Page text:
...Or Symbolic Of A National Trend?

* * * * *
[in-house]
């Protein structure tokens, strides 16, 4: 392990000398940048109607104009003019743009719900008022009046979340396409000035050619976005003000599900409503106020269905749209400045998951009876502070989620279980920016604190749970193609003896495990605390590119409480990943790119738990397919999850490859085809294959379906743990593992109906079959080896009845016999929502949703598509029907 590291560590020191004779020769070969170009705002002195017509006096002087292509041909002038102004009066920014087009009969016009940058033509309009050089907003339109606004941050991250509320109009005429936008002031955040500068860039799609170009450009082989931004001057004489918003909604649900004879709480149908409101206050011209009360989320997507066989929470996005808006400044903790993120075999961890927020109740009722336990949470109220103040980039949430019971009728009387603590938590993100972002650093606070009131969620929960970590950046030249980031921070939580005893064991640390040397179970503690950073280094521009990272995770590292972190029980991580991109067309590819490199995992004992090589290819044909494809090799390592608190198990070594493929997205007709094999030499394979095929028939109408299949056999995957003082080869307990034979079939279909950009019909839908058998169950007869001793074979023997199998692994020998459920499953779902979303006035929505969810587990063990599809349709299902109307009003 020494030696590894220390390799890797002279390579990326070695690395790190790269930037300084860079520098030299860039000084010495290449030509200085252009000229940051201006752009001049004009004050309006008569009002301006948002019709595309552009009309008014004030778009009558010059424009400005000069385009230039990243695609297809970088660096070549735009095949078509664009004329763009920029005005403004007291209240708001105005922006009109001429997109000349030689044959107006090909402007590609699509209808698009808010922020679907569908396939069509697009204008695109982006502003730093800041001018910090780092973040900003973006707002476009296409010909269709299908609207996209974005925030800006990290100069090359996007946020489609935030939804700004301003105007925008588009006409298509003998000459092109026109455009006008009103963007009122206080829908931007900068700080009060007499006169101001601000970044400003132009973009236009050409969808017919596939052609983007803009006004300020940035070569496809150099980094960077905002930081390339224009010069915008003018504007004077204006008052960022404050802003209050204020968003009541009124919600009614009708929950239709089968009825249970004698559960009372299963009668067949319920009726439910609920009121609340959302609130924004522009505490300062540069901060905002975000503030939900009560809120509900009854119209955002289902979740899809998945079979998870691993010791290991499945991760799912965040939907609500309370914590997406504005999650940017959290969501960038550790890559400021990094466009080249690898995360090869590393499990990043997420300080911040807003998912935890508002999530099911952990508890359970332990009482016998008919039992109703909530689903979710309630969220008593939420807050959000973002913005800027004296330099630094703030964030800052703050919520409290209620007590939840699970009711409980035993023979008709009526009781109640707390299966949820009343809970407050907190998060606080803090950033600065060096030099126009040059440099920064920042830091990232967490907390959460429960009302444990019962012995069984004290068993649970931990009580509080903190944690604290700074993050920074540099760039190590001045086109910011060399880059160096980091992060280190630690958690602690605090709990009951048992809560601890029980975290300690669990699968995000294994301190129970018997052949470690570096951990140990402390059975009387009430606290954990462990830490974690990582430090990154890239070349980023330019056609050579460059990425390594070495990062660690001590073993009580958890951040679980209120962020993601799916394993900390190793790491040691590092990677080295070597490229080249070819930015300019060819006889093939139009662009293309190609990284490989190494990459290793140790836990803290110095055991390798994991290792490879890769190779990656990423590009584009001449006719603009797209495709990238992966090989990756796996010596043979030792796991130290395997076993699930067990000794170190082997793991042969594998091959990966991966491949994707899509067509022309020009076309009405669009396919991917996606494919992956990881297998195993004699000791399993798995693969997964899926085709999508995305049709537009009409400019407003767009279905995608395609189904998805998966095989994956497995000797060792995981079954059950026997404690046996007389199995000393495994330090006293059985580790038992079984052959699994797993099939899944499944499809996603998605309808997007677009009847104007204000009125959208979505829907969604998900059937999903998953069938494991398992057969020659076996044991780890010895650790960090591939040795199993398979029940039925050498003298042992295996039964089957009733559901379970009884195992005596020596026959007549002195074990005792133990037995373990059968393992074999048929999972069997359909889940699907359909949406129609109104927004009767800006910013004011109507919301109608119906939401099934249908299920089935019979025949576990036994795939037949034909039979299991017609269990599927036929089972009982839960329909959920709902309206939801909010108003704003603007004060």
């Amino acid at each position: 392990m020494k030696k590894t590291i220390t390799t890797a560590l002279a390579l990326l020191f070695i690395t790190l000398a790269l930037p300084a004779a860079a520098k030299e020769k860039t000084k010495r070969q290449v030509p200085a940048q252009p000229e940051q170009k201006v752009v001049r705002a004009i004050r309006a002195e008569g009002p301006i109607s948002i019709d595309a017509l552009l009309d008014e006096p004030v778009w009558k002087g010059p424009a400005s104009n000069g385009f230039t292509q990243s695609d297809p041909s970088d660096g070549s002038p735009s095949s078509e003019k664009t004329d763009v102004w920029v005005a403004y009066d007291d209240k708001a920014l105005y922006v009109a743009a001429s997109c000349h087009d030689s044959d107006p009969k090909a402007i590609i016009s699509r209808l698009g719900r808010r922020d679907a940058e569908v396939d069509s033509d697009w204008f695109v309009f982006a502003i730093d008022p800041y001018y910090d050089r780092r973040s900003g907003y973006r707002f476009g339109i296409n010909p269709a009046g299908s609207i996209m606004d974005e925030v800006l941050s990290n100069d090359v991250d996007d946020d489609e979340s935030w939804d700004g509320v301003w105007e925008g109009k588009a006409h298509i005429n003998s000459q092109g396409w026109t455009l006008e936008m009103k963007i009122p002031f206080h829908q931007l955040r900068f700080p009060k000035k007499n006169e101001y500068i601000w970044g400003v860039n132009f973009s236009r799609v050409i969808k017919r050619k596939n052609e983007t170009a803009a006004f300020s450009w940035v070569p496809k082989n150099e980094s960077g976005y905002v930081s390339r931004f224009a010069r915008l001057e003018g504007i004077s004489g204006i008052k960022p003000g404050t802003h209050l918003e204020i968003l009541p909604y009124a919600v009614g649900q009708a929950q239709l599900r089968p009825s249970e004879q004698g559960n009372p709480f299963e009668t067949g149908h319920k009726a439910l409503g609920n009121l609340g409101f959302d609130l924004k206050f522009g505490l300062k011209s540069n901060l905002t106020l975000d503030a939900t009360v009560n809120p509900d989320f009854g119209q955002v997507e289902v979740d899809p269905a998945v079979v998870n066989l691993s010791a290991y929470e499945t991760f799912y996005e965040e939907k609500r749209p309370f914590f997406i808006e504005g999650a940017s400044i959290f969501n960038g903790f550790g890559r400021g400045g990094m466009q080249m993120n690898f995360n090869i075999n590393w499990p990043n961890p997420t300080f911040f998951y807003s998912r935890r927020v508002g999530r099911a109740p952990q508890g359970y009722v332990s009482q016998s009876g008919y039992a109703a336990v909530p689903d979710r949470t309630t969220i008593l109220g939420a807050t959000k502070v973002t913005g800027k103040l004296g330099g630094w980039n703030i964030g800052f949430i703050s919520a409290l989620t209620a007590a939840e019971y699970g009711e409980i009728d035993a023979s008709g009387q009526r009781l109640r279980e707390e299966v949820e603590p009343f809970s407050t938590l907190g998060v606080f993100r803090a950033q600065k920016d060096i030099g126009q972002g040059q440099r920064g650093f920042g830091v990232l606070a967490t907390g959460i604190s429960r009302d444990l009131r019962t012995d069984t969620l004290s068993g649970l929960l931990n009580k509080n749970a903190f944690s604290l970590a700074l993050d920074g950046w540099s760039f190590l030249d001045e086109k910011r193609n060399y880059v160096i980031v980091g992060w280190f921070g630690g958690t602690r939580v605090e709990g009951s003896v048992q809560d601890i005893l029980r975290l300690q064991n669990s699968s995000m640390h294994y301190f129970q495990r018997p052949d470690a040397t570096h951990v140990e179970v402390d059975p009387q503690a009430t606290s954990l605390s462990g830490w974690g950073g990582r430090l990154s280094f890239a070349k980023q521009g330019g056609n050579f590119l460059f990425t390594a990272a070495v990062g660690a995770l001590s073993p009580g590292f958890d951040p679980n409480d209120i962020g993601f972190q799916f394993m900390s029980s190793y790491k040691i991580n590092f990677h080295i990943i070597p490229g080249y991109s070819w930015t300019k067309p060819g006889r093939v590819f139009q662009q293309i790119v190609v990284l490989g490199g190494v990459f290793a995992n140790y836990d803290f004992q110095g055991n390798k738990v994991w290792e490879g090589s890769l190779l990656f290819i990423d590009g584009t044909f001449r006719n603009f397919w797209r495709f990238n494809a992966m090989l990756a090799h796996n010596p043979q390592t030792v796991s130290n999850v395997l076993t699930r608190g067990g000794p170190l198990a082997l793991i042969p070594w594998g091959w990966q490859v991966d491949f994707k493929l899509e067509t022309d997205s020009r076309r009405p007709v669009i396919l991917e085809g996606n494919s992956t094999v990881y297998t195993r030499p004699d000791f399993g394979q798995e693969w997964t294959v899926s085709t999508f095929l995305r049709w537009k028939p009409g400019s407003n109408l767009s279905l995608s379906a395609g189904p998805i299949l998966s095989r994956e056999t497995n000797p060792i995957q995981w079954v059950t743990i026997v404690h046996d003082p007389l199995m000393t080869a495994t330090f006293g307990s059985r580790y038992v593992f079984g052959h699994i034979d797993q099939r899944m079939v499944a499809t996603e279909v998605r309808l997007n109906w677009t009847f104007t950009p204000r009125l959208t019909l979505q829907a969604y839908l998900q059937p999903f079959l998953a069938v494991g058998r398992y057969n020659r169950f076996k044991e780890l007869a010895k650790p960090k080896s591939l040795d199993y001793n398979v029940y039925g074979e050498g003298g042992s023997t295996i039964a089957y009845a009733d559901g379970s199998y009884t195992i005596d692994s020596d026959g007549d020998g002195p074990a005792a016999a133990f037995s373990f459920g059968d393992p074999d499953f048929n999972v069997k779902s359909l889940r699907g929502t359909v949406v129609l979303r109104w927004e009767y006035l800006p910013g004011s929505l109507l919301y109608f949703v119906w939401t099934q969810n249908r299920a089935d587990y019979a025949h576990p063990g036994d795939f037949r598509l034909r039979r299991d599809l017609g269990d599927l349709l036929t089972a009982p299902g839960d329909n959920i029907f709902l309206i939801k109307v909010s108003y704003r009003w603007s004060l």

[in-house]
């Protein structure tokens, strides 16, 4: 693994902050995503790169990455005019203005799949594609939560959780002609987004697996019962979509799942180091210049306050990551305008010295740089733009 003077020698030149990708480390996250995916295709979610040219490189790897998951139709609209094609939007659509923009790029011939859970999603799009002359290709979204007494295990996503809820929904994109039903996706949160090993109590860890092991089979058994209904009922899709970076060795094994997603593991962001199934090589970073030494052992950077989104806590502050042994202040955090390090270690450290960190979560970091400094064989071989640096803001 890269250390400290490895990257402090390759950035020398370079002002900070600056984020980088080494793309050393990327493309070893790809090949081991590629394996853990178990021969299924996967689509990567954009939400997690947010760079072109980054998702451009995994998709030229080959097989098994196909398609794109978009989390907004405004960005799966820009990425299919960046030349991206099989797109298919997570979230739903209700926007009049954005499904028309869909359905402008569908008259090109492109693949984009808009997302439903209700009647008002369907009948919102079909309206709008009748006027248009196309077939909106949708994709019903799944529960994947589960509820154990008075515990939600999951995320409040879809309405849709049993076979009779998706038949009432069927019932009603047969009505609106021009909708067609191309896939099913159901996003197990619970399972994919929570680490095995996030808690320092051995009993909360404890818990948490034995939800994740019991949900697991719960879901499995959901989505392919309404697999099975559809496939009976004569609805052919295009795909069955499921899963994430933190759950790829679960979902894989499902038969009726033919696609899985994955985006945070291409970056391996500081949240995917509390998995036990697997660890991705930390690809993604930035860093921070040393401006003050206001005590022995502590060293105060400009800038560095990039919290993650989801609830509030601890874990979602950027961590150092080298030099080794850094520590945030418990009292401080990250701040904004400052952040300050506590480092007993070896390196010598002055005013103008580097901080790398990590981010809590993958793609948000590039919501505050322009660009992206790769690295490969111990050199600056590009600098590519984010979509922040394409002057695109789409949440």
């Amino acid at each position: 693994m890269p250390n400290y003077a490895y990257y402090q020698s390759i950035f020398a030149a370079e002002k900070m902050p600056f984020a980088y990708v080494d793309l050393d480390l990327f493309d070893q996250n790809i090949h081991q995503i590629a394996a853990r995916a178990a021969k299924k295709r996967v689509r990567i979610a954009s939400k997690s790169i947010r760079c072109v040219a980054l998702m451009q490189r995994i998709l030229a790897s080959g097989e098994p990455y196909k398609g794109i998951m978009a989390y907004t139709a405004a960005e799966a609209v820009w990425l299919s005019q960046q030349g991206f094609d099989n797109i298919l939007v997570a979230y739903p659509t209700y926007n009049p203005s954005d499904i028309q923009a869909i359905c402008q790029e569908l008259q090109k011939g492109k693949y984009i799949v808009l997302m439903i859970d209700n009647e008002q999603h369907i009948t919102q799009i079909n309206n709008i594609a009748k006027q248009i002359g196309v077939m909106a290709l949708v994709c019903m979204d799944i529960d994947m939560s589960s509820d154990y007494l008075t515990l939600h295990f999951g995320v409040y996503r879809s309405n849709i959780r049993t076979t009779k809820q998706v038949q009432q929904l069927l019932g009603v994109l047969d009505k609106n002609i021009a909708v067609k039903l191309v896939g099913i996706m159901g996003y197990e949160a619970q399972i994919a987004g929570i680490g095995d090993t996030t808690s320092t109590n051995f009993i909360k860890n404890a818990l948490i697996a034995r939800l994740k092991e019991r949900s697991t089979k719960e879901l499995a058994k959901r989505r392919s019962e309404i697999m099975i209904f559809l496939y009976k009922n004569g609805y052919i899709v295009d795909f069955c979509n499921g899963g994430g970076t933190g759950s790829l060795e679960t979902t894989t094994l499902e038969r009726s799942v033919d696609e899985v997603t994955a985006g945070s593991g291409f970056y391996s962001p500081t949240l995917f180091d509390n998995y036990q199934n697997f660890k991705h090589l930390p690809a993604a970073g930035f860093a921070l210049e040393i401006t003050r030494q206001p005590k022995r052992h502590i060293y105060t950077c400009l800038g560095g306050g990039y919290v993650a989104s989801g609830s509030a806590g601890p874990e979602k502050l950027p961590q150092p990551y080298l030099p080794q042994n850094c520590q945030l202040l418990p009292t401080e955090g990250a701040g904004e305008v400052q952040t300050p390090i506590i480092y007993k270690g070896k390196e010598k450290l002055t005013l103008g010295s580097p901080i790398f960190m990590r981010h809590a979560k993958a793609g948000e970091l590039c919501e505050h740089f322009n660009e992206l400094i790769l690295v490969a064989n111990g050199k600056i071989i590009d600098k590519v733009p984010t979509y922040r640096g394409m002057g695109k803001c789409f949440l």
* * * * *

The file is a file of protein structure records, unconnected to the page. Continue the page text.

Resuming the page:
The Palm Beach situation could be a microcosm of the double-whammy effect of 9/11 on both commercial and private aircraft operations. According to the South Florida Sun-Sentinel, corporate aviation traffic is up by 25 percent at PBI, largely because of the increased hassle and inconvenience of commercial air travel caused by beefed-up security precautions. At the same time, airline numbers are recovering to pre-9/11 levels and the inevitable result is too many airplanes trying to use the same facilities. White said he's unaware of any other airports imposing arrivals restrictions. In January, the FAA ordered United Air Lines and American Airlines to cut a total of 62 flights to Chicago O'Hare during peak hours to reduce delays. Other areas are also noticing a significant increase in private aircraft use. While airline business travel is still off by 20 percent at Norman Y. Mineta San Jose International Airport, corporate jet operations now account for a third of the flights at the airport. "We see a business jet resurgence in the West," Amanda North, regional vice president for Executive Jet Management, told the San Jose Business Journal. But it's not only turbofans that are powering the corporate-aviation upsurge. The News-Herald of Willoughby, Ohio, found local businessmen who have been obtaining or renewing pilots licenses so they can fly themselves to appointments. They told the newspaper that convenience, efficiency and easier access via small airports were behind their decisions to get into the left seat.